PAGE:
Three Baha’i Citizens Arrested to Serve Sentences Without Prior Notice

Three Baha's Citizens Arrested Endure Their Sentence without Prior Notice

On March 7, three Baha’i citizens, Sedigheh Aghdasi, Behrooz Farzandi and Ghasem Masoomi, were arrested and transferred to Adel-Abad Prison to serve their sentences. The arrest occurred without any notice and followed summons by the Revolutionary Court under the pretext of answering questions. Initially, these citizens had been each sentenced to 39 months in prison. On appeal, the sentence against Farzandi and Masoomi was upheld, while 25 months of Aghdasi’s sentence term was suspended.

According to HRANA, the news agency of Human Rights Activists, an informed source stated that during a court appearance, they were arrested and transferred to prison from the back door of the court without informing their families, who were waiting for them in front of the court building.

On April 6, 2021, they were arrested along with three other citizens by security forces. They were detained in solitary confinement cells of a police detention centre in Shiraz City. In May of 2021, they were released on bail until the end of legal proceedings.

In November of last year, the Revolutionary Court of Shiraz sentenced each to seven months and 16 days in prison on the charge of “propaganda against the regime” and 31 months and 16 days on the charge of “membership in anti-regime groups.” On appeal, 25 months of Aghdasi’s sentence was suspended and the sentences against two others were upheld.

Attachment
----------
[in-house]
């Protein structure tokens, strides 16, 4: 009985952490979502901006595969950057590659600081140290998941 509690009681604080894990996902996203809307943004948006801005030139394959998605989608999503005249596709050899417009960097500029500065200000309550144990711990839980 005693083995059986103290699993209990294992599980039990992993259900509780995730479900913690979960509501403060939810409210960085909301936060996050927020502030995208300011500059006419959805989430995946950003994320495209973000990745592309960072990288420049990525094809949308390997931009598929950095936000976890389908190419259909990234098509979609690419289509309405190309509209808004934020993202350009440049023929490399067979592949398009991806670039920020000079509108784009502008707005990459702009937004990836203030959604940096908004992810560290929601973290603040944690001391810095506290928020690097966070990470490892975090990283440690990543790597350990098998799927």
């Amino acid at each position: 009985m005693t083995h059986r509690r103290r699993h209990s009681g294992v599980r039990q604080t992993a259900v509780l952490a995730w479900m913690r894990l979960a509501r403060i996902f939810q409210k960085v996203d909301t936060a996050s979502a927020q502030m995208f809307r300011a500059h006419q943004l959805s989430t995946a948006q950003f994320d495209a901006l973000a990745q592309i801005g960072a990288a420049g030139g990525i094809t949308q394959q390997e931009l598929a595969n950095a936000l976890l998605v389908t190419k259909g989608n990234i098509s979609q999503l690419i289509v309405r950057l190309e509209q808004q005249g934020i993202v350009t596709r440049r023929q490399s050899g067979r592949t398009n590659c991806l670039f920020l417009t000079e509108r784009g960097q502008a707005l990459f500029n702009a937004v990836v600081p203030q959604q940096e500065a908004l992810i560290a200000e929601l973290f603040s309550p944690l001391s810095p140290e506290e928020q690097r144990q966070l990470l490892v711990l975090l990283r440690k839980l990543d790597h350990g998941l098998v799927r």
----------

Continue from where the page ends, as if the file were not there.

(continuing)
Regarding the prosecution and the harassment of Baha’i people by Iran’s regime, HRA Senior Advocacy Coordinator Skylar Thompson stated that HRA strongly condemned these discriminatory acts against religious minorities in Iran. She asked that the regime take action to ensure Iranian people, and particularly Baha’i citizens, are entitled to the freedom of religion and can perform religious acts freely.

According to unofficial sources, it is estimated that more than 300,000 Baha’is live in Iran, but the Iranian constitution recognizes only Islam, Christianity, Judaism, and Zoroastrianism. Because their faith is not considered legitimate by authorities, the rights of Baha’is in Iran have been systematically violated for years.

The deprivation of the freedom to practice religion is a breach of Article 18 of the Universal Declaration of Human Rights and Article 18 of the International Covenant on Civil and Political Rights. The United Nations Covenant holds that every person has the right to freedom of religion, freedom of converting religion, as well as freedom of expression, individually or collectively; openly or secretly.

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